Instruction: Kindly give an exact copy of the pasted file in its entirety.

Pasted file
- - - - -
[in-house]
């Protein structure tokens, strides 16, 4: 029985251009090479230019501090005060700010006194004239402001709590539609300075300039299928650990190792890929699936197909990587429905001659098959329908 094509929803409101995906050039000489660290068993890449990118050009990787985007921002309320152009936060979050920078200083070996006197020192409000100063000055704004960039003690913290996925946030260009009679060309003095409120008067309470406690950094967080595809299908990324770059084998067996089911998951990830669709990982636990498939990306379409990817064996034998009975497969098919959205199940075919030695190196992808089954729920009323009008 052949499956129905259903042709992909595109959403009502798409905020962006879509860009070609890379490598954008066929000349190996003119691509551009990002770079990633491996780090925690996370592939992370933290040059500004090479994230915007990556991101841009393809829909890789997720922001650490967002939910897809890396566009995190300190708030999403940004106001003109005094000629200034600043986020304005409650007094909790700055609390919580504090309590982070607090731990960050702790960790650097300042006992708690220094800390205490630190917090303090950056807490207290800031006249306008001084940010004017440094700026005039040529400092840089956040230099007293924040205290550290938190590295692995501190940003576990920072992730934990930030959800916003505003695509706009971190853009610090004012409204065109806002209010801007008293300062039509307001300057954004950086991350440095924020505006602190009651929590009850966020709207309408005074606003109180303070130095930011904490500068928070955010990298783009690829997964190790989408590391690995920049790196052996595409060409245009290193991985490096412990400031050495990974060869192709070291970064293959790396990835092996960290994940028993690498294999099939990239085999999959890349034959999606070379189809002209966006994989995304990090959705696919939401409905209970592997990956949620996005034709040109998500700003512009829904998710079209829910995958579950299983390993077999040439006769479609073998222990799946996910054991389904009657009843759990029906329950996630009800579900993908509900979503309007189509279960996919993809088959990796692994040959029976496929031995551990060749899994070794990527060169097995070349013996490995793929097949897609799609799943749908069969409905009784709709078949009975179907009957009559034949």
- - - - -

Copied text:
[in-house]
């Protein structure tokens, strides 16, 4: 029985251009090479230019501090005060700010006194004239402001709590539609300075300039299928650990190792890929699936197909990587429905001659098959329908 094509929803409101995906050039000489660290068993890449990118050009990787985007921002309320152009936060979050920078200083070996006197020192409000100063000055704004960039003690913290996925946030260009009679060309003095409120008067309470406690950094967080595809299908990324770059084998067996089911998951990830669709990982636990498939990306379409990817064996034998009975497969098919959205199940075919030695190196992808089954729920009323009008 052949499956129905259903042709992909595109959403009502798409905020962006879509860009070609890379490598954008066929000349190996003119691509551009990002770079990633491996780090925690996370592939992370933290040059500004090479994230915007990556991101841009393809829909890789997720922001650490967002939910897809890396566009995190300190708030999403940004106001003109005094000629200034600043986020304005409650007094909790700055609390919580504090309590982070607090731990960050702790960790650097300042006992708690220094800390205490630190917090303090950056807490207290800031006249306008001084940010004017440094700026005039040529400092840089956040230099007293924040205290550290938190590295692995501190940003576990920072992730934990930030959800916003505003695509706009971190853009610090004012409204065109806002209010801007008293300062039509307001300057954004950086991350440095924020505006602190009651929590009850966020709207309408005074606003109180303070130095930011904490500068928070955010990298783009690829997964190790989408590391690995920049790196052996595409060409245009290193991985490096412990400031050495990974060869192709070291970064293959790396990835092996960290994940028993690498294999099939990239085999999959890349034959999606070379189809002209966006994989995304990090959705696919939401409905209970592997990956949620996005034709040109998500700003512009829904998710079209829910995958579950299983390993077999040439006769479609073998222990799946996910054991389904009657009843759990029906329950996630009800579900993908509900979503309007189509279960996919993809088959990796692994040959029976496929031995551990060749899994070794990527060169097995070349013996490995793929097949897609799609799943749908069969409905009784709709078949009975179907009957009559034949």